By A. M. Yaglom, I. M. Yaglom
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Additional info for Challenging Mathematical Problems With Elementary Solutions, Vol. 1
Next C passes the slip to D after perhaps changing the sign; finally D passes it to an honest judge after perhaps changing the sign. The judge sees a plus sign on the slip. It is known that B, C, and D each change the sign with probability 2/3. What is the probability that A originally wrote a plus? 78a. In certain rural areas of Russia fortunes were once told in the following way. A girl would hold six long blades of grass in her hand with the ends protruding above and below; another girl would tie together the six upper ends in pairs and then tie together the six lower ends in pairs.
Under the hypothesis that the probability of a hit is inversely proportional to the square of the distance, determine the probability that the hunter succeeds in hitting the fox. 77. The problem of the four liars. It is known that each of four people, A, B, C, and D, tells the truth in only one case out of three. Suppose that A makes a statement, and then D says that C says that B says that A was telling the truth. What is the probability that A was actually telling the truth? Remark. This problem can also be formulated in the following way.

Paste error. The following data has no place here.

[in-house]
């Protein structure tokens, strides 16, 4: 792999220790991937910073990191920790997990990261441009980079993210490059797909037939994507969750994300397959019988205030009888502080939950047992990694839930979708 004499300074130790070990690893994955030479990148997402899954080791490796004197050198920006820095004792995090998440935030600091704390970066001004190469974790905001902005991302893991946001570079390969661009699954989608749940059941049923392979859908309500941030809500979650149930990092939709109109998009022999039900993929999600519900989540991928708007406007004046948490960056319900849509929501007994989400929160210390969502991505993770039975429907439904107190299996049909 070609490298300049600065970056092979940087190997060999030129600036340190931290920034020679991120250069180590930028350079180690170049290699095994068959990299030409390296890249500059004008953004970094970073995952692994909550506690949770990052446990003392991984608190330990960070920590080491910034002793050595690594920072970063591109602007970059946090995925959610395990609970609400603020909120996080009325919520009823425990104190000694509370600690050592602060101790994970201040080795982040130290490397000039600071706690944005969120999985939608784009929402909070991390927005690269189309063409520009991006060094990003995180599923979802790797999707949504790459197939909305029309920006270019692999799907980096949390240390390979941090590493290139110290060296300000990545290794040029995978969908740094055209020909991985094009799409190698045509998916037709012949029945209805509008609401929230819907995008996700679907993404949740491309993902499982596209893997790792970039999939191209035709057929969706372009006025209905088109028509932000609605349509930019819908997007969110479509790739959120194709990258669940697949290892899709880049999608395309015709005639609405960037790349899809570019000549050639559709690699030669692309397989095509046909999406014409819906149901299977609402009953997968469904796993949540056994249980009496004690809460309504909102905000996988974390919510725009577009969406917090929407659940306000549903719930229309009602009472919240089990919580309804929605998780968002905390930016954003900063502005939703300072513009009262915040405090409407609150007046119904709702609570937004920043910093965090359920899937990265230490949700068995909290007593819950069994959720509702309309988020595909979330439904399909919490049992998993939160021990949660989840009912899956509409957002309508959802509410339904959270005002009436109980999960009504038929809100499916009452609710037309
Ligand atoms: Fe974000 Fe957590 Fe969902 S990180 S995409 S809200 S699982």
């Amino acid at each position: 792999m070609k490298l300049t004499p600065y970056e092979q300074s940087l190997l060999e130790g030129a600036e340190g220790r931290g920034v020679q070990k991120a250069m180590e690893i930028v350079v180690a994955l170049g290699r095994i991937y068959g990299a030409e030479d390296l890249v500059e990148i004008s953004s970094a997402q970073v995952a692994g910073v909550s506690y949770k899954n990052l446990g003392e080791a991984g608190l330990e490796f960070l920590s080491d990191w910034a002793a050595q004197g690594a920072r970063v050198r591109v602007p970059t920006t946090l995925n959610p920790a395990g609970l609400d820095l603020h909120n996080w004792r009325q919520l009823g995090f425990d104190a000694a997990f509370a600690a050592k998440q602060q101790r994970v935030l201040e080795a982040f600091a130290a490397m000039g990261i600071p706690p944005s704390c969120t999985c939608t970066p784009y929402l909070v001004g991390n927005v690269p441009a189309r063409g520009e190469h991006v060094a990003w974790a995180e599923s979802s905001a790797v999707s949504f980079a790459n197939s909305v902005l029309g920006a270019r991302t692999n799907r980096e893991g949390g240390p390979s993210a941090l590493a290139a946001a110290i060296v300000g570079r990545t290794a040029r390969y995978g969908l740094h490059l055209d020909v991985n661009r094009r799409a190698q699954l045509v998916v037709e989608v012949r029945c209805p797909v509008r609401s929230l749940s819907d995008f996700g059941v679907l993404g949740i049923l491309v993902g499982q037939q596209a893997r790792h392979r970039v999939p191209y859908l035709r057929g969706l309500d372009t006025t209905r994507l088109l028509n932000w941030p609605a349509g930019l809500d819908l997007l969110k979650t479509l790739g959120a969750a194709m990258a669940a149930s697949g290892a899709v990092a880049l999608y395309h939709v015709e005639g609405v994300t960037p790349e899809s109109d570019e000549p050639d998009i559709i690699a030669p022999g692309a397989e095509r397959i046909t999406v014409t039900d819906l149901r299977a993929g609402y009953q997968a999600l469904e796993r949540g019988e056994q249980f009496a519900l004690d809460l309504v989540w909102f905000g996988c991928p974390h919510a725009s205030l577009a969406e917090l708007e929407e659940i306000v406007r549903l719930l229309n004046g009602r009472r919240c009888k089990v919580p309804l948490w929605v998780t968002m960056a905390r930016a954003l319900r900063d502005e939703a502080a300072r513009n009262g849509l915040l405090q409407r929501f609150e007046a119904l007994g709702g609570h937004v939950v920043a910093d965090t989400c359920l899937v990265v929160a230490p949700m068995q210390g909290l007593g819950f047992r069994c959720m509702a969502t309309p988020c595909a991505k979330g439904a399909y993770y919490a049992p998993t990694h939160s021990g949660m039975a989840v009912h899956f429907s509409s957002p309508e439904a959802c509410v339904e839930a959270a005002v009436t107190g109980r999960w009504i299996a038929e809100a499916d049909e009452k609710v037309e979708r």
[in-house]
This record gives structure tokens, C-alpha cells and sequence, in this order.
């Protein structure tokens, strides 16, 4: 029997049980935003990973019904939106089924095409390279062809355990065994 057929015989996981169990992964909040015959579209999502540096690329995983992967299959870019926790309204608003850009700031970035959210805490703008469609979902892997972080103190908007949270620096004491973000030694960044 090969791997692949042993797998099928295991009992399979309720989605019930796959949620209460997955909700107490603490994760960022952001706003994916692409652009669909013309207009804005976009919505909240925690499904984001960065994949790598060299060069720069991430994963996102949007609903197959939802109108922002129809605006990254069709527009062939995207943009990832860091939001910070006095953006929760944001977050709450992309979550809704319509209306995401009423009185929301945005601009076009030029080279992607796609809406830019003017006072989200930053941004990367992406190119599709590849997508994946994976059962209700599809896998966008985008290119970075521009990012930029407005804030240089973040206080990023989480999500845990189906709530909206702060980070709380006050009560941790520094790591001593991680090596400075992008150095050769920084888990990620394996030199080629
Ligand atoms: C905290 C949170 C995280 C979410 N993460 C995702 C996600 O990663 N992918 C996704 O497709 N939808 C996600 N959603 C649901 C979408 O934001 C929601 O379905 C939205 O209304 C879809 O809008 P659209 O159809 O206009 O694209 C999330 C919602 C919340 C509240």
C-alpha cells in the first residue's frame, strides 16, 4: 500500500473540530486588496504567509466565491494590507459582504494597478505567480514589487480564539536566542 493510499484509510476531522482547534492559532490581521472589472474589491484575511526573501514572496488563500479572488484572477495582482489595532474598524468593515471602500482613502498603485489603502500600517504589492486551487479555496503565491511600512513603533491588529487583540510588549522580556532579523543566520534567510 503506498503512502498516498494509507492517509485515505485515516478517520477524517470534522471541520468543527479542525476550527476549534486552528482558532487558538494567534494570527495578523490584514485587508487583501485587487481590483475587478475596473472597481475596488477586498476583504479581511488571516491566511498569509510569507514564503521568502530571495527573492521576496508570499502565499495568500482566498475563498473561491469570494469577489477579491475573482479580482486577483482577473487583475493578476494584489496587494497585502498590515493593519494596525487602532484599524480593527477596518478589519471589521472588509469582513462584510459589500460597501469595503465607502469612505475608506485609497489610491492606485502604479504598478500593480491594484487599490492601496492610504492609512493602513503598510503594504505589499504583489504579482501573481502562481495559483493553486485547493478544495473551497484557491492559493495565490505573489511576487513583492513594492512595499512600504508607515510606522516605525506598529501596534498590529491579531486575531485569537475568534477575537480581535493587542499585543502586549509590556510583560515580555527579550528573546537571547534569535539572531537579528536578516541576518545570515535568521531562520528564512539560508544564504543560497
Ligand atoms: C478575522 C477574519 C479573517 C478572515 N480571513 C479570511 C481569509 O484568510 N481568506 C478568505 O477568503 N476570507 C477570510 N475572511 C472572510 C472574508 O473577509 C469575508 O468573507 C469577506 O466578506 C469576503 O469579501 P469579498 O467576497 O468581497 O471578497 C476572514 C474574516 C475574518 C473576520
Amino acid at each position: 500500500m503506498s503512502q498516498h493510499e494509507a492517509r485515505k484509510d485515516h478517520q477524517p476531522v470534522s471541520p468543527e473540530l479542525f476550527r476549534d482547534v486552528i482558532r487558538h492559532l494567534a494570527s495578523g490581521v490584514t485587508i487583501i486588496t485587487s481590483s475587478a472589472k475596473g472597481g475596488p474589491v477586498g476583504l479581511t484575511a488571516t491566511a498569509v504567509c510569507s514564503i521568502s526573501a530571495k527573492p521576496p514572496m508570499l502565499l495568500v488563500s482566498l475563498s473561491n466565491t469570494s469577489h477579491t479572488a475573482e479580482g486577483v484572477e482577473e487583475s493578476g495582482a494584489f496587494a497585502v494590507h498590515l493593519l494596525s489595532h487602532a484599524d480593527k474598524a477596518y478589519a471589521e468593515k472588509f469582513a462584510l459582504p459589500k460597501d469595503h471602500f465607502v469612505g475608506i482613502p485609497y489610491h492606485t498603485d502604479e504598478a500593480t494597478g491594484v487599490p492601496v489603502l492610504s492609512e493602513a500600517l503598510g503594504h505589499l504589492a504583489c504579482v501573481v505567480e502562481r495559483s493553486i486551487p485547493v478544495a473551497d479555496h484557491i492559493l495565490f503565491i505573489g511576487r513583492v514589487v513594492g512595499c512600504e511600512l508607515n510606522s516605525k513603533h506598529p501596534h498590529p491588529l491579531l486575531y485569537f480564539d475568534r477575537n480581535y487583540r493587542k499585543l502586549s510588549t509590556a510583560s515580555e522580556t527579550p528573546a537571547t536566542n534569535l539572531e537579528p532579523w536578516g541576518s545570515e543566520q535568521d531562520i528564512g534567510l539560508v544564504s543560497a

Let there be given an infinite sequence of numbers a1, a2, a3, . . Suppose that the first N of these numbers are written on N slips of paper, the slips thoroughly mixed, and then one of them drawn at random. This experiment has N equally probable outcomes; if we denote by q(N) the number of members of the sequence a1, a2, a3, . . , aN which possess some given property, then the probability that the slip drawn bears a number possessing this property is q(N)/N. Suppose that as N→ ∞ the ratio q(N)/N approaches a limit; in this case this limit is called the probability that a number selected at random from the entire sequence has the desired property.